Part 1: A Western View of the Media’s No. 1 Show, Sheriff Joe Arpaio

 

 

Recently I was asked to comment on the trial of Arizona’s Maricopa County Sheriff Joe Arpaio, who is currently on trial, along with his sheriff’s office, for alleged civil rights violations against Latino residents of the 9200 square mile central Arizona county. From my perspective as a transplanted Southwesterner in the heart of the American Midwest in Iowa City, the Sheriff Joe Show would have been a number one show for Paddy Chayefsky’s imaginary media conglomerate UBS’s creative directors in the award winning film, “Network.” The Teflon Sheriff has captured the imaganation, celebration and vilification of editors, bloggers, citizens, and the media for two decades but continues to enjoy huge support in Maricopa County, one of America’s Sunbelt hotspots for crime, economic depression, human smuggling, drug trafficking, and labor explotation.

Part one of my three part series on Sheriff Joe Arapio, the trial, media, and my perspective on American immigration policy since 1965, was published today in the Iowa City Press-Citizen. I believe this coversation is at the core of our national politics, the November presidential election, and our future as a nation. My perspective begins with my childhood growing up in Los Angeles, is shaped by a life lived on both coasts, the Southwest, and now today, in the heart of our nation, Iowa, where immigration from all corners of the globe have and continue to shape this agricultural eden since the first emmigrant’s plow broke its prairie soil in the early nineteenth century.

Below is the link to the story in today’s Iowa City Press-Citizen:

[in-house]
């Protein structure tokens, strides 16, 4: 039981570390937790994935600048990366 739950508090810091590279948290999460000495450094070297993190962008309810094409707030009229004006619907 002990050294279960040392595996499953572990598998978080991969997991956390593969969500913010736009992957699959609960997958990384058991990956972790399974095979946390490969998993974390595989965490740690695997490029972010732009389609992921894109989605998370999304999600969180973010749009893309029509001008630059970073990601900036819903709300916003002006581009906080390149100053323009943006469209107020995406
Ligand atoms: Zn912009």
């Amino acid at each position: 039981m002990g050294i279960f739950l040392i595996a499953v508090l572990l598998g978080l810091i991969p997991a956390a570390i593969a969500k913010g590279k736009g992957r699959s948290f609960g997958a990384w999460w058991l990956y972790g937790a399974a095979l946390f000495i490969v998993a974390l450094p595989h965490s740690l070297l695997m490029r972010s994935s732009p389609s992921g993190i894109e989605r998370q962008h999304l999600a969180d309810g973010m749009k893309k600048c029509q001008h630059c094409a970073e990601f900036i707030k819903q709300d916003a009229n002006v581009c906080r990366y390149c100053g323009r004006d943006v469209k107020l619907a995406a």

http://www.press-citizen.com/article/20120813/OPINION02/308130009/A-western-view-media-s-No-1-show-Sheriff-Joe-Arpaio?nclick_check=1

 

About Stuart Rosebrook

Stuart Rosebrook has over 25 years of professional experience in journalism, publishing, public history, television production, and non-profit management. He is currently on contract as Senior Editor for True West magazine, managing five departments. He also blogs three times a week on book news, film and television, and Western history. He is the owner of his own business, Quo Vadis Communications, LLC. His first book, At Work in Arizona: The First 100 Years, a 168-page, 5 color, photo-essay book for Alliance Bank of Arizona, with curator Marilyn Szabo, was published in Phoenix in December 2014. Other professional roles included institutional advancement and development, consultant and editor for the William and Mary Alumni Association, the Orme School of Arizona, associate editor of Arizona Highways magazine, associate producer for Falrose Productions, and an assignment editor KTVK-TV3 in Phoenix. He is a professional historian of the American West, 20th Century American History, and Public History. He has a Ph.D. and M.A. from Arizona State University in Tempe, Arizona, and a B.A. in history from Wake Forest University in Winston-Salem, North Carolina.
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